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Looking for Upside Surprises and Positive Rates of Change

Even when economic or earnings results seem bad, stocks can still rise if the news is better than expected. See some areas where results could surprise.

Lately, it may feel like the U.S. stock market is moving to the beat of a different drummer. For weeks, the economic headlines were distressingly bad, but the S&P 500 went up anyway. Stocks may seem disconnected from reality, but this is the way the market typically reacts when the economy is transitioning to a new business cycle. The market is essentially discounting the current news and sees better days ahead.

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Stocks aren’t reacting to news based on whether it is objectively good or bad, but whether it is better or worse than current expectations. An economic report can be very poor, but still be deemed positive if it is better than expected. In a similar vein, if first-time jobless claims are high, but rising at a slower pace than the prior week, that’s a sequential improvement—a bad level but a positive rate of change.

As the worst economic news lands and a new business cycle starts, investors should expect that the sectors that performed best in prior years may lag. Our job is to identify areas that we believe will outperform expectations and prepare for the coming shift in sector leadership. Here are some of our early observations:

  • A rebound in residential real estate could fuel consumer spending. Housing is likely to benefit from low interest rates as well as a potential shift away from urbanization and toward working from home in sectors that can accommodate it. Home-buying also is typically a catalyst for spending on furniture and household goods.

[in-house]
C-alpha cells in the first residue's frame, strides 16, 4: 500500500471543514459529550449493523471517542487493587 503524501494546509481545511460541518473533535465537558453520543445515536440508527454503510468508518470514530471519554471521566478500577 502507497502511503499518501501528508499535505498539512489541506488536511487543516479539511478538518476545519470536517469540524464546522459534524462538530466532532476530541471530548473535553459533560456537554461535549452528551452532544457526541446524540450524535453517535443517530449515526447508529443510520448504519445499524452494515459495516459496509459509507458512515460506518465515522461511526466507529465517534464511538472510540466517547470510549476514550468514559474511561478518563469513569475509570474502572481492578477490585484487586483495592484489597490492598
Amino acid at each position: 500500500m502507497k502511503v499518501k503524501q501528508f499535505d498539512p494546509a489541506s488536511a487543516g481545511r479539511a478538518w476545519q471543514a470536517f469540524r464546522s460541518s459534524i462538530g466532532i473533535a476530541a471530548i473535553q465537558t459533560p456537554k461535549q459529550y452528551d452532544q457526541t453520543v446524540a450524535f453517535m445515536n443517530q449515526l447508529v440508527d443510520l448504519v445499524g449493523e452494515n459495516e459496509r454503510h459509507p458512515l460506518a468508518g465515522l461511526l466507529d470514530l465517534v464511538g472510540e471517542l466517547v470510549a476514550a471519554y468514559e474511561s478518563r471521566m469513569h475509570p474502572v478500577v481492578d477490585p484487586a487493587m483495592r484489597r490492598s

• Tech giants may be vulnerable. Giant consumer facing online businesses led the previous business cycle and may be challenged to do better in the future than they are now. There simply isn’t much room for them to surprise to the upside as more regions open and people are no longer confined to their homes with digital channels as their main source of recreation and connection.
  • Sectors reliant on capital spending may disappoint. I expect business spending to be slower to recover from recession than consumer spending. While consumers may experience pent-up demand, public companies are likely to be focused on restoring profit margins. Manufacturing has surprised to the upside lately, but increasing trade tensions with China could impede further improvement.

Of course, there are additional sectors that are expected to do poorly and likely will—such as live entertainment, restaurants, commercial real estate and energy infrastructure, to name a few.

Positive economic surprises should quickly lead to improved earnings estimates for companies poised to benefit from increased consumer spending. Keep an eye on sector and company-level earnings revisions. Remember, for markets right now, it is the direction and rate of change that tends to matter, not the actual level of results.

This article is based on Lisa Shalett’s Global Investment Committee Weekly report from May 26, 2020, “Surprises and Rates of Change.” Ask your Financial Advisor for a copy or find an advisor. Listen to the audiocast based on this report.